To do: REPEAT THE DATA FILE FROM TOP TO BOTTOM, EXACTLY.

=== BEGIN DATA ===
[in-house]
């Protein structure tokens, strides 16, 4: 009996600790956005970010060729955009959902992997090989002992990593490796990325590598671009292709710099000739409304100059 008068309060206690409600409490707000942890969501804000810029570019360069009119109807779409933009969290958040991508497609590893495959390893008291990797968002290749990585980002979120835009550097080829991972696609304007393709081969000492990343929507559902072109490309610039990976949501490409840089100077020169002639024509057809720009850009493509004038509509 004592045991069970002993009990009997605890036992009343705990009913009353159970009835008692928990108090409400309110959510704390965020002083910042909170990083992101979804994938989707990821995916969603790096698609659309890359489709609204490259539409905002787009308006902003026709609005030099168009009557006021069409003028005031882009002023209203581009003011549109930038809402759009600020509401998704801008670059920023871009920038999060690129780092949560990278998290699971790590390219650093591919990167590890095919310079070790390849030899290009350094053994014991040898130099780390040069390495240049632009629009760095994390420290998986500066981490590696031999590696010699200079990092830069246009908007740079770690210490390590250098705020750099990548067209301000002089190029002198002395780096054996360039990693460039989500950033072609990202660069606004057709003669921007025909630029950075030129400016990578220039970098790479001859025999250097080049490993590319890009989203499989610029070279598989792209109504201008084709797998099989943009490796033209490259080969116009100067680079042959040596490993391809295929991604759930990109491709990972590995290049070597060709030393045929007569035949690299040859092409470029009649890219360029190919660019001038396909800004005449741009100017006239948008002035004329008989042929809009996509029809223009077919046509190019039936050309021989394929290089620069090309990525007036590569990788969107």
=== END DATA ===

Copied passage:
[in-house]
């Protein structure tokens, strides 16, 4: 009996600790956005970010060729955009959902992997090989002992990593490796990325590598671009292709710099000739409304100059 008068309060206690409600409490707000942890969501804000810029570019360069009119109807779409933009969290958040991508497609590893495959390893008291990797968002290749990585980002979120835009550097080829991972696609304007393709081969000492990343929507559902072109490309610039990976949501490409840089100077020169002639024509057809720009850009493509004038509509 004592045991069970002993009990009997605890036992009343705990009913009353159970009835008692928990108090409400309110959510704390965020002083910042909170990083992101979804994938989707990821995916969603790096698609659309890359489709609204490259539409905002787009308006902003026709609005030099168009009557006021069409003028005031882009002023209203581009003011549109930038809402759009600020509401998704801008670059920023871009920038999060690129780092949560990278998290699971790590390219650093591919990167590890095919310079070790390849030899290009350094053994014991040898130099780390040069390495240049632009629009760095994390420290998986500066981490590696031999590696010699200079990092830069246009908007740079770690210490390590250098705020750099990548067209301000002089190029002198002395780096054996360039990693460039989500950033072609990202660069606004057709003669921007025909630029950075030129400016990578220039970098790479001859025999250097080049490993590319890009989203499989610029070279598989792209109504201008084709797998099989943009490796033209490259080969116009100067680079042959040596490993391809295929991604759930990109491709990972590995290049070597060709030393045929007569035949690299040859092409470029009649890219360029190919660019001038396909800004005449741009100017006239948008002035004329008989042929809009996509029809223009077919046509190019039936050309021989394929290089620069090309990525007036590569990788969107």